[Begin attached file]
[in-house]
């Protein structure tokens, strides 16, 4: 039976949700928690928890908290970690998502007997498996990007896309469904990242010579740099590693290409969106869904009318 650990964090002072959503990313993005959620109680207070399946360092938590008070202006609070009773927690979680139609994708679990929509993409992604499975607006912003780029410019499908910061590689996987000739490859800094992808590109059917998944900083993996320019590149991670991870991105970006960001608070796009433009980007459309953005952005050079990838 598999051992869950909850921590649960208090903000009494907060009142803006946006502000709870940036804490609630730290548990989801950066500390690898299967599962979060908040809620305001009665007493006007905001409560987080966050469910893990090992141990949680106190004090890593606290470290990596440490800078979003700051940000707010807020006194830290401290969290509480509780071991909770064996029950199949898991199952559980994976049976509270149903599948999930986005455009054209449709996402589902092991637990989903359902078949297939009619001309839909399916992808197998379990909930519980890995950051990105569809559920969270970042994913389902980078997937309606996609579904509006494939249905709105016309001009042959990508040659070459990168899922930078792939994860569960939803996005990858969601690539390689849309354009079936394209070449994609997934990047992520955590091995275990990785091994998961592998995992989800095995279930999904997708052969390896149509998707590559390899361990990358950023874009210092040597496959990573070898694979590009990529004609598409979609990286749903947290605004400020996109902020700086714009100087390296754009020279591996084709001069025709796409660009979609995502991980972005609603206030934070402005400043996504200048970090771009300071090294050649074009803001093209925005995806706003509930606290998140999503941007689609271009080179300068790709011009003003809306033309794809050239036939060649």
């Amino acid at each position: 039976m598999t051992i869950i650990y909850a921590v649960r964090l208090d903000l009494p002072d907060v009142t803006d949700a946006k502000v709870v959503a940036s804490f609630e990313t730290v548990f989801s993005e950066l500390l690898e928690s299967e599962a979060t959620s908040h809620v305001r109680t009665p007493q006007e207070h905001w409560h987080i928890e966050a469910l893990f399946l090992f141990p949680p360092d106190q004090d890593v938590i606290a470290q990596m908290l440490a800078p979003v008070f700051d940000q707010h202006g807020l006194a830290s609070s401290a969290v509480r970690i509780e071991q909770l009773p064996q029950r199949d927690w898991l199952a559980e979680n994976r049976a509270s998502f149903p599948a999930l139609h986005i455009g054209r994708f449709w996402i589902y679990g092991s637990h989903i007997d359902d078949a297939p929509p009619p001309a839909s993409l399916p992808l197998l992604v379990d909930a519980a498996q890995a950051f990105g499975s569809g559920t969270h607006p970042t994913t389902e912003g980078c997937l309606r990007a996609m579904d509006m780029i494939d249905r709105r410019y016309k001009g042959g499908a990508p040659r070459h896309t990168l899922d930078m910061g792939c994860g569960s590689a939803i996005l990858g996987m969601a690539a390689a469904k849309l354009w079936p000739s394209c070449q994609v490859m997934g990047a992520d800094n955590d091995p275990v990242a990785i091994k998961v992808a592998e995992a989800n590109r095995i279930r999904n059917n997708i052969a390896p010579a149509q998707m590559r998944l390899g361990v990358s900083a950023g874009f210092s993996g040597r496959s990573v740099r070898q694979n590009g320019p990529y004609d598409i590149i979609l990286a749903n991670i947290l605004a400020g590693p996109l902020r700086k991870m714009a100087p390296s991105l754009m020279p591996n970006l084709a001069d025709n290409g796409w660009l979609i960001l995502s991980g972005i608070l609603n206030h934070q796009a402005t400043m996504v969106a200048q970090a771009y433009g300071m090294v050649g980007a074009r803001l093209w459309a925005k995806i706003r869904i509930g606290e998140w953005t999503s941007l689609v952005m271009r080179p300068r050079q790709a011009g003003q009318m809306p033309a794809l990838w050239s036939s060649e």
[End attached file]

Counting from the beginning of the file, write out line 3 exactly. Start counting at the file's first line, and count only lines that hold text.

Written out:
């Amino acid at each position: 039976m598999t051992i869950i650990y909850a921590v649960r964090l208090d903000l009494p002072d907060v009142t803006d949700a946006k502000v709870v959503a940036s804490f609630e990313t730290v548990f989801s993005e950066l500390l690898e928690s299967e599962a979060t959620s908040h809620v305001r109680t009665p007493q006007e207070h905001w409560h987080i928890e966050a469910l893990f399946l090992f141990p949680p360092d106190q004090d890593v938590i606290a470290q990596m908290l440490a800078p979003v008070f700051d940000q707010h202006g807020l006194a830290s609070s401290a969290v509480r970690i509780e071991q909770l009773p064996q029950r199949d927690w898991l199952a559980e979680n994976r049976a509270s998502f149903p599948a999930l139609h986005i455009g054209r994708f449709w996402i589902y679990g092991s637990h989903i007997d359902d078949a297939p929509p009619p001309a839909s993409l399916p992808l197998l992604v379990d909930a519980a498996q890995a950051f990105g499975s569809g559920t969270h607006p970042t994913t389902e912003g980078c997937l309606r990007a996609m579904d509006m780029i494939d249905r709105r410019y016309k001009g042959g499908a990508p040659r070459h896309t990168l899922d930078m910061g792939c994860g569960s590689a939803i996005l990858g996987m969601a690539a390689a469904k849309l354009w079936p000739s394209c070449q994609v490859m997934g990047a992520d800094n955590d091995p275990v990242a990785i091994k998961v992808a592998e995992a989800n590109r095995i279930r999904n059917n997708i052969a390896p010579a149509q998707m590559r998944l390899g361990v990358s900083a950023g874009f210092s993996g040597r496959s990573v740099r070898q694979n590009g320019p990529y004609d598409i590149i979609l990286a749903n991670i947290l605004a400020g590693p996109l902020r700086k991870m714009a100087p390296s991105l754009m020279p591996n970006l084709a001069d025709n290409g796409w660009l979609i960001l995502s991980g972005i608070l609603n206030h934070q796009a402005t400043m996504v969106a200048q970090a771009y433009g300071m090294v050649g980007a074009r803001l093209w459309a925005k995806i706003r869904i509930g606290e998140w953005t999503s941007l689609v952005m271009r080179p300068r050079q790709a011009g003003q009318m809306p033309a794809l990838w050239s036939s060649e």